Sunday, November 22, 2009

As We Found Them... As We Leave Them

A provocative image found in an email from the local Audubon Society email offers the visual of 'As We Found Them... As We Leave Them', a Jay “Ding” Darling cartoon from 1923, as a statement about the state of our rivers in the face of urbanization.



The reason for the email was an upcoming hearing on the Willamette River in Portland. The text:

"On Wednesday, December 16th at 630 pm Portland City Council will hold its first hearing on the North Reach River Plan. This is a unique opportunity to reverse more than a century of degradation in the Willamette River as it passes through Portland. The North Reach stretches 11 miles from the Fremont Bridge to the Confluence with the Columbia River. It is one of the most degraded stretches of river in the United States.


The North Reach Plan is the City's first major update to the zoning code and design guidelines for this stretch of River since 1987. The Plan took more than two years to develop and proposes more than $500 million in new infrastructure to support river industries and new trail alignments that will provide the public with greater access to the river. The Plan also proposes critical new strategies to protect and restore habitat in the North Reach. Specifically the plan proposes the following:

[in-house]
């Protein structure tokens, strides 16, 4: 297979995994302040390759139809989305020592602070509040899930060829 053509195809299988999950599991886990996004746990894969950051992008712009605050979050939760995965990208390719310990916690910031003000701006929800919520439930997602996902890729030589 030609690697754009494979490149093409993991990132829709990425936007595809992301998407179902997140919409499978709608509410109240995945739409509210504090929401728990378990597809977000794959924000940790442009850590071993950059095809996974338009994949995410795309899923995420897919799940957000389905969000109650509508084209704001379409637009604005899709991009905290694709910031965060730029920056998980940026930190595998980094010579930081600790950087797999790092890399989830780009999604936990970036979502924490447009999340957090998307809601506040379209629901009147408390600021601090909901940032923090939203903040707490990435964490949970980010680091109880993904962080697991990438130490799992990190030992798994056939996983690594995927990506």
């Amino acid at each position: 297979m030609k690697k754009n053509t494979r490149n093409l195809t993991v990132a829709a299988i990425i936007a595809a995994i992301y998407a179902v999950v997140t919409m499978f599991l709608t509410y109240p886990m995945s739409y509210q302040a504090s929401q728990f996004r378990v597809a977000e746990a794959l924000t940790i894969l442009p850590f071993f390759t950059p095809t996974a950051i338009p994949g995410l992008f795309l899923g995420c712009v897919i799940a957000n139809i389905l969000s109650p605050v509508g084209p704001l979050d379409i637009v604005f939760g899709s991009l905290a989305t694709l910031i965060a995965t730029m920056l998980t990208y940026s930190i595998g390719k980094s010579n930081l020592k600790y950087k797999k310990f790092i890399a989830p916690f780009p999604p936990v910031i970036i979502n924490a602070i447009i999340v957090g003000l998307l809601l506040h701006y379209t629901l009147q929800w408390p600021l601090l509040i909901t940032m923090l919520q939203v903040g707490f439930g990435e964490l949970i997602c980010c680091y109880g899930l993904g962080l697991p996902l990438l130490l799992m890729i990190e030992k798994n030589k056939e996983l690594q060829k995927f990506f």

• Environmental Zoning to provide baseline protections for the most important riparian and upland resources;
• A system of 21 permanently protected restoration sites designed to allow listed salmon and steelhead to safely pass through the North Reach;
• A funding structure that requires industry to fully mitigate to replace existing habitat that is eliminated in the course of development and a small additional fee which will go towards supporting habitat improvement in the North Reach.

We expect strong industry opposition to this plan. Industry has been arguing to eliminate environmental regulations on industrial properties and to gut the proposed funding mechanisms. If they have their way, the regulations established under the new River Plan would be even weaker than the regulations that we have today---the regulations that have already allowed the North Reach to become the most degraded stretch of river in Oregon.
"

Get out and protect the rivers in Portland people. Questions can be directed to Audubon via Conservation Director Bob Sallinger.

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